SOAKING YOUR STAMPS
How to Remove Stamps from Paper
by Joelle Steele
Even if you purchase your stamps from a dealer, you may end up with at least some stamps attached to envelopes or postcards, and you will need to carefully remove them so that you can store and display them. Most of your older, non-self-adhesive stamps will have water-soluble gum, so you can soak them in water to detach them from the paper.
Begin by removing any excess paper from around the stamps. It isn't necessary to soak an entire envelope, and you don't want to risk any pen ink from bleeding onto your stamp in the process. Separate out any stamps that have heavy red or black cancellations or that are attached to colored paper, as these may bleed and ruin your stamps. You can soak them separately in cold water, but be sure to remove them from the water as quickly as possible before they get a chance to bleed. If you have self-adhesive stamps to remove from paper, you might want to soak them separately too, but in water that is room temperature.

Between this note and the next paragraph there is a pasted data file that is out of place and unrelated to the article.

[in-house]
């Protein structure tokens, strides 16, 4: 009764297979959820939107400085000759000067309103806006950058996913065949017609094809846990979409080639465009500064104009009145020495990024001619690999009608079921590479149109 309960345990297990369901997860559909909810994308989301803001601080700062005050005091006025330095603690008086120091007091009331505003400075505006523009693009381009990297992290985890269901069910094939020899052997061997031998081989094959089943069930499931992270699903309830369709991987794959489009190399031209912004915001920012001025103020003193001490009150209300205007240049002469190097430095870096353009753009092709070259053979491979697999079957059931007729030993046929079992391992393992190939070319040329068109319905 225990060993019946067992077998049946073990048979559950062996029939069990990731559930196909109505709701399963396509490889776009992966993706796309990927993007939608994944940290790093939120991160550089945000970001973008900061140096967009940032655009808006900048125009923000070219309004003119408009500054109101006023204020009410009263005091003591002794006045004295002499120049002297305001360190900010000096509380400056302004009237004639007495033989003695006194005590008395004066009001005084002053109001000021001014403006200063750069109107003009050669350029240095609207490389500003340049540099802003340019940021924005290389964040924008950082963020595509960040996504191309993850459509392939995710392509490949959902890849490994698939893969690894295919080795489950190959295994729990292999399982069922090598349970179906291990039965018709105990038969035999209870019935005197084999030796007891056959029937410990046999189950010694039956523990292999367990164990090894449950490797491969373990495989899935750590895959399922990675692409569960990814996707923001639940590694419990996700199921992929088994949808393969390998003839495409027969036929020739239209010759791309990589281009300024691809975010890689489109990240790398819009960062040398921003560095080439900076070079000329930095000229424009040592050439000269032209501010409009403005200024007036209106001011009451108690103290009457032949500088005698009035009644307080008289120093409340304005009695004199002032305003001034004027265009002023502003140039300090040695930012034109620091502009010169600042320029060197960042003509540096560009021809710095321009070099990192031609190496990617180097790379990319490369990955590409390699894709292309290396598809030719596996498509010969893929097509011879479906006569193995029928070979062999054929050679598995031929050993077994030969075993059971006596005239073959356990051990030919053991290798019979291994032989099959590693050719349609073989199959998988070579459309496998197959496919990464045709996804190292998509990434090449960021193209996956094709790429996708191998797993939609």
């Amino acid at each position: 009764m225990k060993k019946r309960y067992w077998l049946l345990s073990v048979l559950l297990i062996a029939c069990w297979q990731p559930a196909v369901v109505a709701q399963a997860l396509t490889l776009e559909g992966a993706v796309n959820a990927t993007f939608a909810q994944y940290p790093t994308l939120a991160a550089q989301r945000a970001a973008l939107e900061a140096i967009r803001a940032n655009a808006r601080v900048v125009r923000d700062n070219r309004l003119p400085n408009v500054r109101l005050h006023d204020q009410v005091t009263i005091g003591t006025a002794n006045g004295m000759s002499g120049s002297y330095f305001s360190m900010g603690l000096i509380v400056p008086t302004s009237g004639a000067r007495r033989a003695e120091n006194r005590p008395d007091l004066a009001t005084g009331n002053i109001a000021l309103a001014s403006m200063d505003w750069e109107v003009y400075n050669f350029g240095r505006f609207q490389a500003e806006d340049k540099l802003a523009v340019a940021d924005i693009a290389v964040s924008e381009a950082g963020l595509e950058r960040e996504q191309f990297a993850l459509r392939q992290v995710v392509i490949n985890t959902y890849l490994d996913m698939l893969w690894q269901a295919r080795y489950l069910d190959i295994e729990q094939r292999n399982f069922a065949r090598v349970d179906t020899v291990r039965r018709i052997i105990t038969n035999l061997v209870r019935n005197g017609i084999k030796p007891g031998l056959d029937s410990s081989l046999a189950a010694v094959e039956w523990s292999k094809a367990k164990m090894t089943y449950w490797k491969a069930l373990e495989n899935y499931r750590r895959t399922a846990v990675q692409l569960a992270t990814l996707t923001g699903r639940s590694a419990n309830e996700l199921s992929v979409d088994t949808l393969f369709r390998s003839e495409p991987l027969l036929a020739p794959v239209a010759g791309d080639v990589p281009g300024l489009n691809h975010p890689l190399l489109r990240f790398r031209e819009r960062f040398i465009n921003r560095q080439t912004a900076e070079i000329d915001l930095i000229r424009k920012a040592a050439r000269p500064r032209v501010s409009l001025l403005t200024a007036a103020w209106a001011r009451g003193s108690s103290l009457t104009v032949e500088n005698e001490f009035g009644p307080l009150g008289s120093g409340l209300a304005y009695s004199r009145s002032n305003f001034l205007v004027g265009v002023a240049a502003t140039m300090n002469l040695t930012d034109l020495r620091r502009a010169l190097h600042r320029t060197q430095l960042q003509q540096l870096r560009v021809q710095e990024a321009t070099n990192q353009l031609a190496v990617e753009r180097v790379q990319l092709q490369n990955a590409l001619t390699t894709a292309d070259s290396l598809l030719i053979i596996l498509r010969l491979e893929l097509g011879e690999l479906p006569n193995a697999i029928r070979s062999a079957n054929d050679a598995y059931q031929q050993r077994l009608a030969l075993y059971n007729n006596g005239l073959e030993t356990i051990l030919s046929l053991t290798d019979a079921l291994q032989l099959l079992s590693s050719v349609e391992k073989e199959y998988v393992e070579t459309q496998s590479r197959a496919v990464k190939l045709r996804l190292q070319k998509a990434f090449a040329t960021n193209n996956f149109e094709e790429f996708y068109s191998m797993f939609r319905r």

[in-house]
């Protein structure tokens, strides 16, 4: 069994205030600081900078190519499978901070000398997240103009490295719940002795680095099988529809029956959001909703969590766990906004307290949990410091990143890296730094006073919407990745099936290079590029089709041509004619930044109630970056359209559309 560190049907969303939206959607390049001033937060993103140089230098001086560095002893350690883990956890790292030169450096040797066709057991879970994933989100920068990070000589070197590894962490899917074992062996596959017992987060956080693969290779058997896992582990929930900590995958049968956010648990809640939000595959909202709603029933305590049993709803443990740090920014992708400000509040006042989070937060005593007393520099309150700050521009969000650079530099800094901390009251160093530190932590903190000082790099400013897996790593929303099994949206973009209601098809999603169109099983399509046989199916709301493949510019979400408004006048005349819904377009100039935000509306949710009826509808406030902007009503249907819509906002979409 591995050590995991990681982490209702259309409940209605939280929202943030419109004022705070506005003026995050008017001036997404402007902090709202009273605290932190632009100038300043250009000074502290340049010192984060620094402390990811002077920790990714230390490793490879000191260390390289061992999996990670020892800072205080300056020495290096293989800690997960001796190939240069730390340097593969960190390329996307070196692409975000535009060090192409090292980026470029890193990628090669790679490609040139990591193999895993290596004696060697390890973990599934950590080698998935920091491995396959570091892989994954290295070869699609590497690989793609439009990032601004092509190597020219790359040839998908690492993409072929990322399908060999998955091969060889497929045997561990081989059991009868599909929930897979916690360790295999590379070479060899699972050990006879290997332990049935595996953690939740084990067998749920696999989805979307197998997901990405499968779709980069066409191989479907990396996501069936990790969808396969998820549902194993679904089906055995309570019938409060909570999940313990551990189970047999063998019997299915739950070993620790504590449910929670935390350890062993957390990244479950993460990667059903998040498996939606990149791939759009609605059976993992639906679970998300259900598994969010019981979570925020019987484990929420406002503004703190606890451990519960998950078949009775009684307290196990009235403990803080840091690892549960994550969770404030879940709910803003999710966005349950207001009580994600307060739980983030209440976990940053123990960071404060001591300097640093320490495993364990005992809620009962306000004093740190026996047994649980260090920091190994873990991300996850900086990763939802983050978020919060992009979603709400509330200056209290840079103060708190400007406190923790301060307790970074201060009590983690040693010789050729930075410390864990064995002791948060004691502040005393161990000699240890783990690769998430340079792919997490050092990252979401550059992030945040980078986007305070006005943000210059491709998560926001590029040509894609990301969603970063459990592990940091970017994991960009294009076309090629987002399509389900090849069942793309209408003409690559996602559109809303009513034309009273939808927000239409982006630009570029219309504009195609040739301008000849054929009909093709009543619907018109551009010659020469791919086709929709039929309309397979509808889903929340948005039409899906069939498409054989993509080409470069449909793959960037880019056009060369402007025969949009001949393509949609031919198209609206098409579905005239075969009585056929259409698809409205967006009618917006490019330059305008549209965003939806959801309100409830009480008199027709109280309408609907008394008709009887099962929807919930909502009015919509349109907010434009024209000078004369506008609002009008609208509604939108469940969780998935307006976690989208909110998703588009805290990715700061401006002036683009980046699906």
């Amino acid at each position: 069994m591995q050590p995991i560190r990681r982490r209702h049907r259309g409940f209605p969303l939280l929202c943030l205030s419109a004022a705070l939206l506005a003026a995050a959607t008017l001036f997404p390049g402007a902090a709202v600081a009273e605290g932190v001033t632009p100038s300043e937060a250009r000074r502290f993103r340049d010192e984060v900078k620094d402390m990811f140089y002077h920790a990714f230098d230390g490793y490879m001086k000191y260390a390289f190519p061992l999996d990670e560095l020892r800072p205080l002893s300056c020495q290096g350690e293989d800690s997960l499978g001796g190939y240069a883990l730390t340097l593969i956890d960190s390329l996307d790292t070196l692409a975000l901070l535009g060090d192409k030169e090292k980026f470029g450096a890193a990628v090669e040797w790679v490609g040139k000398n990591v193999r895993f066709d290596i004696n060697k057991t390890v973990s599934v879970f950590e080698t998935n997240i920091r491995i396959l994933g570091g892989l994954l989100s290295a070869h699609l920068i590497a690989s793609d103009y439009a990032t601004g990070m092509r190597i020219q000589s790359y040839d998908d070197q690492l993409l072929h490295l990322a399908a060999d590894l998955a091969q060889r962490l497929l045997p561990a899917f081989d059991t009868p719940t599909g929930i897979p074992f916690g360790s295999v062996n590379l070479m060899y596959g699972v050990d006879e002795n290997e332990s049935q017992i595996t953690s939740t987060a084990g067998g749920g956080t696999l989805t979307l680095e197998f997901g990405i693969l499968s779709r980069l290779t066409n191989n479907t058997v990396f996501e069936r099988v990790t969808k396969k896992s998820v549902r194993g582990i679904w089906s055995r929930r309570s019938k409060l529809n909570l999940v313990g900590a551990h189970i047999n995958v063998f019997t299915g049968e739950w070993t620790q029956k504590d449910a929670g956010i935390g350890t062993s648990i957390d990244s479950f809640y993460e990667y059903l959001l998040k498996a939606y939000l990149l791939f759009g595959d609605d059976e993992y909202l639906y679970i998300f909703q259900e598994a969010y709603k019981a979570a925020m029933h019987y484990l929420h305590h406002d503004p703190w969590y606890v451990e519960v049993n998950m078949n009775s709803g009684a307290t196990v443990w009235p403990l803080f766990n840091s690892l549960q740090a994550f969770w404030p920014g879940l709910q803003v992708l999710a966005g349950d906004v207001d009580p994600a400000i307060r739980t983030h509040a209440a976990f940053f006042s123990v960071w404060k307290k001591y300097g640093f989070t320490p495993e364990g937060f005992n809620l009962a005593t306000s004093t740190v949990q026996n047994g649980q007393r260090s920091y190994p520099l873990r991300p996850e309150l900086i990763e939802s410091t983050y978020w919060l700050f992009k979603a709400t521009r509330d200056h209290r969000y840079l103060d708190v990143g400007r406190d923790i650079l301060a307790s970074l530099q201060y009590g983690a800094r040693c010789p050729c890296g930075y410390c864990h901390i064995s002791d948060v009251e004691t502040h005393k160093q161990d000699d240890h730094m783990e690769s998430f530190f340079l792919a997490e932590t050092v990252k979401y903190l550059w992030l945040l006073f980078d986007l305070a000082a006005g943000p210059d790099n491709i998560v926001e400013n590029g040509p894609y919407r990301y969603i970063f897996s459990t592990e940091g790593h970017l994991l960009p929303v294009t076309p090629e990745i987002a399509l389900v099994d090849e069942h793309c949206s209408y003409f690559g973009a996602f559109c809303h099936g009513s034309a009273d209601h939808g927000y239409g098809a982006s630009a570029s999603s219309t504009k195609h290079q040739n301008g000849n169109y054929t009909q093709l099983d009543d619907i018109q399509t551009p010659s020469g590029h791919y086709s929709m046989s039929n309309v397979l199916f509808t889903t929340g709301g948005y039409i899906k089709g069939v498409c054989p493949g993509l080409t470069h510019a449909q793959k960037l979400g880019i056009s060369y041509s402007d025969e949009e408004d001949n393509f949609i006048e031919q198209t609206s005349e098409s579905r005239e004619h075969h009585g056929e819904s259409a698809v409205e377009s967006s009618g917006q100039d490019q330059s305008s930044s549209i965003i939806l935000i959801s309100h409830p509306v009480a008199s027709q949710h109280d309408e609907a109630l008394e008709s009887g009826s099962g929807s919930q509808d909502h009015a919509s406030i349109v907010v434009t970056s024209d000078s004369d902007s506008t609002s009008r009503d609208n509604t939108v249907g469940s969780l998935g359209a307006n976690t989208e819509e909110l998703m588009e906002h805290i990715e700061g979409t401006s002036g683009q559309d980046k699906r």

Glass baking pans are excellent for soaking stamps, but any shallow bowl or pan will probably work as well. You can even soak them in a clean sink if you like. Fill the pan or bowl with cold water (warm water can cause some inks to run).
Place your stamps face down in the water. You can soak a lot of stamps all at the same time as long as they are all thoroughly covered on both sides with water. You can gently swish them around a little to make sure they are all getting equally wet. Soak them for about 10 minutes. Swish them around a little again and pull out the ones that are no longer attached to the paper. Leave the others to soak a little longer. After another 10 minutes, remove any more unattached stamps. Some will float, others will sink.
It is unlikely that any stamp will require longer than 20 minutes to detach from the paper. Some stamps, especially self-adhesive ones, will appear to remain attached, but they will slide off the paper with some gentle persuasion.
Create a blotter where you can dry the stamps. Old cotton dish towels (smooth ones, not the terry cloth kind) are very good for this purpose. Paper towels are not recommended as any glue that is on the face of the stamp or that dissolves through to the face of the stamp, can cause the stamp to stick to the paper towel or any other paper product. You can lay the dish towel over a cookie sheet, and this will allow you to easily move your drying stamps to another location, if necessary.
As you remove the stamps from the water, place them face down in rows on the towel. Be sure no stamps are stuck to each other. Let the stamps dry thoroughly. How long this takes depends on how warm the room is. Most stamps will be completely dry and can be placed in an album within 24 hours.
This article last updated: 02/11/2013.